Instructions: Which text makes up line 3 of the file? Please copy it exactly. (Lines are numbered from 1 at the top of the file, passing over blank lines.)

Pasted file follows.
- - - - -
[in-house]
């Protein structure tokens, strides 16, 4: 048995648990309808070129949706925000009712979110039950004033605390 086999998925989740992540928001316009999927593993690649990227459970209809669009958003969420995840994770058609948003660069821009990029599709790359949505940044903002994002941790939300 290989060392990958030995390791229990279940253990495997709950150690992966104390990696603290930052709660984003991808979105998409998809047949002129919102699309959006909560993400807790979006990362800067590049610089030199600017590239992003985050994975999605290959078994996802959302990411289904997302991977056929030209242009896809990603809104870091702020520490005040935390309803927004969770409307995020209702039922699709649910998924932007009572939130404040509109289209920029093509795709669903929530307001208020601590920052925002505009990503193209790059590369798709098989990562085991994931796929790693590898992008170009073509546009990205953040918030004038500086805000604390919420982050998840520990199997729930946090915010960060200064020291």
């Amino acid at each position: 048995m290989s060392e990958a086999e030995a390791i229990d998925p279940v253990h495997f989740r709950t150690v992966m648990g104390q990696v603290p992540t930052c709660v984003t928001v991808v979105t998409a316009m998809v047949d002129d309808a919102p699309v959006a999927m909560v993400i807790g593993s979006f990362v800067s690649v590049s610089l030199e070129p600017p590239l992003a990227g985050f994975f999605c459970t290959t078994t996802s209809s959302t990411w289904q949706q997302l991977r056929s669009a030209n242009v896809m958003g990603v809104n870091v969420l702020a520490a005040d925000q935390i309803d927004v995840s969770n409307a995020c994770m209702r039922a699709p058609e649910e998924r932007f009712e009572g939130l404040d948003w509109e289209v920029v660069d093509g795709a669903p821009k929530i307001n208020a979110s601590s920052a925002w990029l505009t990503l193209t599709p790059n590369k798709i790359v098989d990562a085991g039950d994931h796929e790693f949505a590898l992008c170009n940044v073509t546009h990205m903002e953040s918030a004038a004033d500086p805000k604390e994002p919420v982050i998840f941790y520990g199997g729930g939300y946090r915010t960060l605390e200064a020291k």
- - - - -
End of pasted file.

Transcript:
């Amino acid at each position: 048995m290989s060392e990958a086999e030995a390791i229990d998925p279940v253990h495997f989740r709950t150690v992966m648990g104390q990696v603290p992540t930052c709660v984003t928001v991808v979105t998409a316009m998809v047949d002129d309808a919102p699309v959006a999927m909560v993400i807790g593993s979006f990362v800067s690649v590049s610089l030199e070129p600017p590239l992003a990227g985050f994975f999605c459970t290959t078994t996802s209809s959302t990411w289904q949706q997302l991977r056929s669009a030209n242009v896809m958003g990603v809104n870091v969420l702020a520490a005040d925000q935390i309803d927004v995840s969770n409307a995020c994770m209702r039922a699709p058609e649910e998924r932007f009712e009572g939130l404040d948003w509109e289209v920029v660069d093509g795709a669903p821009k929530i307001n208020a979110s601590s920052a925002w990029l505009t990503l193209t599709p790059n590369k798709i790359v098989d990562a085991g039950d994931h796929e790693f949505a590898l992008c170009n940044v073509t546009h990205m903002e953040s918030a004038a004033d500086p805000k604390e994002p919420v982050i998840f941790y520990g199997g729930g939300y946090r915010t960060l605390e200064a020291k």